13. ^ Ramstad, Evan (22 July 2011). "NK Follows China in Legal FDI Framework". The Wall Street Journal. Dow Jones & Company, Inc. Retrieved 13 March 2016. 
  14. ^ "The Complete Guide to North Korea Investment Laws". Choson Exchange. 2 June 2014. Retrieved 13 March 2016. 
  15. ^ Abrahamian, Andray (August 2012). ""The Honeymoon Period Is Over": Short Report on Rason Special Economic Zone, Democratic People's Republic of Korea August, 2012" (PDF). Choson Exchange. Retrieved 13 March 2016. 
  16. ^ Abrahamian, Andray (1 August 2014). "The North Korean women driving economic change". The Guardian. Guardian News and Media Limited. Retrieved 13 March 2016. 
  17. ^ Abrahamian, Andray (9 July 2014). "Hello Kitty, Hello Wonsan". 38 North. Retrieved 13 March 2016. 
  18. ^ Abrahamian, Andray (7 January 2014). "Give Dennis Rodman a break". CNN. Cable News Network. Retrieved 13 March 2016. 
  19. ^ "In the News". Choson Exchange. Retrieved 13 March 2016.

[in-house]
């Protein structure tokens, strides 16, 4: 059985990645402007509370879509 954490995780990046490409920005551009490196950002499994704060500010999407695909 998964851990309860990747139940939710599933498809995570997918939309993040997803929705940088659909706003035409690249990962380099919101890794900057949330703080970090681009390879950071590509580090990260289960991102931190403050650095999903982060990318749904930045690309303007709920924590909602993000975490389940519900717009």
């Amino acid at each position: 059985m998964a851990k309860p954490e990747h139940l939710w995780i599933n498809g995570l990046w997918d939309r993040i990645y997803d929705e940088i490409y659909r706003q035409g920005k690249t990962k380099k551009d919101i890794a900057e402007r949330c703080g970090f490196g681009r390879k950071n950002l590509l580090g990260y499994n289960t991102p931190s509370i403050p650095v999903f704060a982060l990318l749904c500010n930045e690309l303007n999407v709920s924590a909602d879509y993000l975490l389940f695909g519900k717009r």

20. ^ Branigan, Tania; McCurry, Justin (19 December 2011). "After Kim Jong-il's death, what next for the people of North Korea?". The Guardian. Guardian News and Media Limited. Retrieved 13 March 2016. 
  21. ^ Pearson, James; Munroe, Tony (9 October 2014). "For Kim-watchers, N.Korean anniversary on Friday is pivotal". Yahoo News. Reuters. Retrieved 13 March 2016. 
  22. ^ Sang-Hun, Choe (30 October 2014). "North Korea Said to Impose Ebola Quarantine on All Travelers". The New York Times Company. The New York Times. Retrieved 13 March 2016. 
  23. ^ Fifield, Anna (21 March 2015). "North Koreans take a lesson in business, starting with a 'lean canvas'". The Washington Post. Retrieved 13 March 2016. 
  24. ^ H.T. (20 June 2013). "The Big Mac Index Goes to North Korea: Cheeseburger in Paradise Island". The Economist Newspaper Limited. The Economist. Retrieved 13 March 2016. 
  25. ^ Talmadge, Eric (16 August 2014). "Building fail sheds light on N. Korean priorities". Associated Press. Retrieved 13 March 2016. 

External links[edit]